semen fertilise egg to get pregnant

How Much Semen Does It Take To Get Pregnant?

Worried that you might be producing too little semen? Semen volume isn’t the only, nor most important, factor when trying for pregnancy. Here’s the lowdown on how much semen is actually needed for pregnancy.

The popular conception of, well, conception is that it happens when one sperm survives the long and arduous journey required to finally meet the egg

But if that’s strictly true, why do men need to expel between 1.5ml to 7ml of semen that contains between 15 million to 200 million sperm cells per ejaculation [1]? Could it be that men’s stubborn refusal to follow directions is actually encoded at a genetic level? 

Well, it turns out that it's not simply nature applying an overabundance of caution. Semen volume can impact your chances of getting pregnant, but it is important to note that how much ejaculate you produce is not the only factor that determines your fertility. 

The difference between sperm and semen

Before we dive into things, it might be useful to discuss the difference between sperm and semen.

Sperm is the male germ cell that carries a genetic copy of the male, expressed as 23 chromosomes. This is exactly half the number of chromosomes required for a healthy baby to form, and when combined with the other 23 chromosomes contained in the egg goes on to do just that [5]. 

Sperm is suspended and nourished by semen, which is a fluid that is produced in the seminal vesicles in the testicles, prostate and bulbourethral glands [2].

Upon ejaculation, semen coagulates and takes on the appearance of a thick, white fluid, but turns more watery within 20 minutes [3]. This liquefaction is important as it helps sperm gain the motility required to start off on its journey towards the egg, and failure of semen to liquify (or semen that stays too viscous) can be a cause of male infertility [4].

The bulk of semen’s volume is made up of fructose, which is used as an energy source by sperm. Other nutrients including proteins, amino acids, potassium, magnesium and zinc are also present. The last, zinc, plays a crucial role in stabilising the DNA of sperm  [2].

So while it is sperm that makes the journey to meet and fertilise the egg, semen is also important in the nourishment, protection and delivery of sperm. 

How much semen does it take to get pregnant?

The World Health Organisation sets a reference range of between 1.5ml and 7.5ml for semen volume per ejaculation [6]. With such a wide range (up to 5 times difference), we can infer that the actual volume of semen isn’t as important in pregnancy as many presume it to be.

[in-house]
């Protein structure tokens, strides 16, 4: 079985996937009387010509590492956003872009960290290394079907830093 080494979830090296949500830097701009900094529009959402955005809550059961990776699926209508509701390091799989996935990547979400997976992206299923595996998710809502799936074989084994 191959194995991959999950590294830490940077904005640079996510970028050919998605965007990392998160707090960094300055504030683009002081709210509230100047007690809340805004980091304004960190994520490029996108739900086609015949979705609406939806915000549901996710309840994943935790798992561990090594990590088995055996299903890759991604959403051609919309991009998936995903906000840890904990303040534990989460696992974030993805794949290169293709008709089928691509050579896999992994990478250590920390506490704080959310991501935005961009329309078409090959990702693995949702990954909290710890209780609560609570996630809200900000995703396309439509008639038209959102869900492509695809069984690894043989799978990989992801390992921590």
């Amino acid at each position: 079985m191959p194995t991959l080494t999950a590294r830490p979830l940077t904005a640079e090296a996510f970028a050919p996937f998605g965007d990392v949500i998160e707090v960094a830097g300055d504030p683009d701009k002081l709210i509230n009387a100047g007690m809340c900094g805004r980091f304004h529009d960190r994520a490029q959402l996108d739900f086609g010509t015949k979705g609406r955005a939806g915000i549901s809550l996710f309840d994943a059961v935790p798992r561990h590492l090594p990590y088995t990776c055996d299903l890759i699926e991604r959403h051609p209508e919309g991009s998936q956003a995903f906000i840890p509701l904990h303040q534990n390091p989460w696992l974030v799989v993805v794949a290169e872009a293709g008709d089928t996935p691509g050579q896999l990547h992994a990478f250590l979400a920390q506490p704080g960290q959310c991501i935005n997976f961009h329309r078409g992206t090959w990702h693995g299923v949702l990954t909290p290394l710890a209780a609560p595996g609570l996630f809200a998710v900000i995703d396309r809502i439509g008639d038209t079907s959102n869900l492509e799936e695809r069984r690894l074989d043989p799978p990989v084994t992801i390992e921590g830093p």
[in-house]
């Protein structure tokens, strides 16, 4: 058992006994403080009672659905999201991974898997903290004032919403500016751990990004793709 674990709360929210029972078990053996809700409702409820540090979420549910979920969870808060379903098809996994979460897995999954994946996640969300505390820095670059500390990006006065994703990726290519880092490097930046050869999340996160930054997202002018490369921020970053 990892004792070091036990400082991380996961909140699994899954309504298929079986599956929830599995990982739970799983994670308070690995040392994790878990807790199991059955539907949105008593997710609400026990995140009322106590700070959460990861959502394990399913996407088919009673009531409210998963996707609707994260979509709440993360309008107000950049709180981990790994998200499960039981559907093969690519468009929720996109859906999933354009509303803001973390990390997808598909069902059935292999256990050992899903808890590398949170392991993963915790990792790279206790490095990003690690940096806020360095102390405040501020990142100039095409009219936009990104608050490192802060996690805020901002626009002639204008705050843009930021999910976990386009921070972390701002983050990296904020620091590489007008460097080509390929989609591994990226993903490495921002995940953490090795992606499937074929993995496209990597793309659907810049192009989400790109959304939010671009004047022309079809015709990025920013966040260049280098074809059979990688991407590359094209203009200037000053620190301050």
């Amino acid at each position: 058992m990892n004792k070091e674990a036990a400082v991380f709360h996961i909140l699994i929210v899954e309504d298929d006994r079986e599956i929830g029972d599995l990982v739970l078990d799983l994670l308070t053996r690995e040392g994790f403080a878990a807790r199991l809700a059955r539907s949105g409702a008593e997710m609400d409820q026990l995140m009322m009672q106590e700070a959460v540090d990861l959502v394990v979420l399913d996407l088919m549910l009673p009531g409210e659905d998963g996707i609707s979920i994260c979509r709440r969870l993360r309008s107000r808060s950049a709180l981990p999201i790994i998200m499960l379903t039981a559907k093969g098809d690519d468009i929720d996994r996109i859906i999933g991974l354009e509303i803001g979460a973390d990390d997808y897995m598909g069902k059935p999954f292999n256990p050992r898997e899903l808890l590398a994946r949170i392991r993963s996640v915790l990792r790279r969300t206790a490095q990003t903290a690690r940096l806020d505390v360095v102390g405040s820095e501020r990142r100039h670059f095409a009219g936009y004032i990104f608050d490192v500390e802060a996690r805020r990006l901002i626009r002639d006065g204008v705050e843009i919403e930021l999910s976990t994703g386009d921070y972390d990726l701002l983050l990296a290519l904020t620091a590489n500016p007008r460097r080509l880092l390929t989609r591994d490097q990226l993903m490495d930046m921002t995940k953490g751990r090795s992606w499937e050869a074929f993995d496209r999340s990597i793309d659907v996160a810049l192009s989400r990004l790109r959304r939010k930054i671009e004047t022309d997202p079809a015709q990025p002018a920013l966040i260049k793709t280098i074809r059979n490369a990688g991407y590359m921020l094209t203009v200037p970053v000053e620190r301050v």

Additionally, more than semen volume, what is more important in pregnancy is sperm motility, morphology and count.

In a normal sperm count, at least 15 million sperm per ml of semen is present. Anything lower indicates low sperm count, which makes pregnancy harder to achieve [8]. 

As for motility, sperm needs to move in a relatively forward direction in order to progress along the route to meet the egg. Morphology can affect motility as misshapen or improperly formed sperm cannot move in the right direction, or even at all. Such sperm may also not be able to penetrate the shell of the egg [9].

Therefore, for best chances of pregnancy (assuming there are no other infertility causes), semen discharged should contain at least 15 million sperm per ml, with an overall sperm motility rate of 40% or higher [10].

And even though there are millions of sperm at the start of the race to meet the egg, it is estimated that only around 2 hundred sperm actually complete the journey [11]. What happened to the rest?

Well, some of them may be ‘non-starters’ due to poor motility or morphology, while others may be lost along the way due to a number of biochemical and physical obstacles, including semen leakage, the body’s natural defences, or even entering the wrong fallopian tube [11].

The ‘finalists’, once they reach the egg, begin working on weakening the shell of the egg. This continues until a single sperm manages to penetrate the egg and fertilise it, kicking off the process of forming an entirely new human [11]. 

So even though there is only one eventual ‘winner’, fertilising the egg is a team effort for sperm, in which the more viable sperm there is, the better the chances of conception.

How do I find out if I am producing enough semen or sperm to get pregnant?

Well, you could try ejaculating into a container and measure how much semen there is with a syringe. You could also attempt to eyeball your volume — 5 ml is about how much liquid you can scoop up using a standard teaspoon.